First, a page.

A server stack is the collection of software that forms the operational infrastructure on a given machine. In a computing context, a stack is an ordered pile. A server stack is one type of solution stack — an ordered selection of software that makes it possible to complete a particular task. Like in this post about What are the rules regarding casing of values for environment variable USERNAME in Windows? was one problem in server stack that need for a solution. Below are some tips in manage your windows server when you find problem about windows, active-directory, authentication, environment-variables, windows-authentication.
One of my customers says that in his AD usernames have mixed case sometimes and besides that, that people are able to successfully login using another casing of usernames. So there might be an
ExampleUser in the AD and Windows allows them to login with
exampleUSER etc. as well.
But what is the impact on the environment variable
I have tested a bit myself without an AD and in all of my tests
USERNAME had the value of the username as it has been created. So in case of
ExampleUser created in Windows, using the login
USERNAME. That happened for RDP where users are free to input usernames as well as using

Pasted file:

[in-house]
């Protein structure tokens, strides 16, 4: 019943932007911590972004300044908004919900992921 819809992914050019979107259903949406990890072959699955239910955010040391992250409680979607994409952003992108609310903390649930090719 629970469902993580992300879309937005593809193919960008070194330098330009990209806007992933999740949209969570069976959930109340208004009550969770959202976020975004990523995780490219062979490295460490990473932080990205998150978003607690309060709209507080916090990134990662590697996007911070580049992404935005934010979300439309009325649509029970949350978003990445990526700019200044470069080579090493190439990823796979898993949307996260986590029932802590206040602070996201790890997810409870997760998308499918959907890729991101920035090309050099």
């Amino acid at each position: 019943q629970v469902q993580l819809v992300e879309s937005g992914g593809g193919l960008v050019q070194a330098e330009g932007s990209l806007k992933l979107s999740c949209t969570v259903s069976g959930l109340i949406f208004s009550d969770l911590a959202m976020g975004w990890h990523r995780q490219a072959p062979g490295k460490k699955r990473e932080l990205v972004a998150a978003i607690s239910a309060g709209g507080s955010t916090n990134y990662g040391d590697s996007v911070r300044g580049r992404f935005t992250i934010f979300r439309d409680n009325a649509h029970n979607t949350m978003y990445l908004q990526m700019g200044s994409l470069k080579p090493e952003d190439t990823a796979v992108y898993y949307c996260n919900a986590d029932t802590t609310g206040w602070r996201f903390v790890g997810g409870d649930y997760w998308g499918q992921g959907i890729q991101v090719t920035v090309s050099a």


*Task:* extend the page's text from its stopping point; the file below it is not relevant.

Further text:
My customer said that this is not the case for him at least sometimes, but instead if
ExampleUser in the AD logs in using
USERNAME really contains the value of the current login,
exampleUSER. I’ve found another question describing that as well:
For some users in this office, %USERNAME% is always in the case they type it when logging in.
For other users, %USERNAME has until recently always been in the canonical case (for a user logging in as elenasimpson it returns ElenaSimpson), but last week mysteriously started only doing this sometimes and the rest of the time returning it as typed. Rebooting often toggles to the other behaviour.
What I did not found is any official docs from MS of what is the value of
USERNAME under which setups and inputs of users. Are there any rules one can rely on?
Active Directory is case aware, but not case sensitive. I can’t seem to find a Microsoft document directly on it, but that is the case. What that means, is the first time a user logs into a computer and they use
EXAMPLEuser, it will create the user folder with that case. If you use
ExampleUser, it will also use that case for that new computer.
I might double check to see if the customer is comparing apples to apples. Does he have a domain or a work group? Is he using an app that is case aware? Can he log into the same computer with the two “different” accounts? If it’s on a domain, compare the two accounts Common Name, pre-Windows 2000 logon, and userPrincipalName.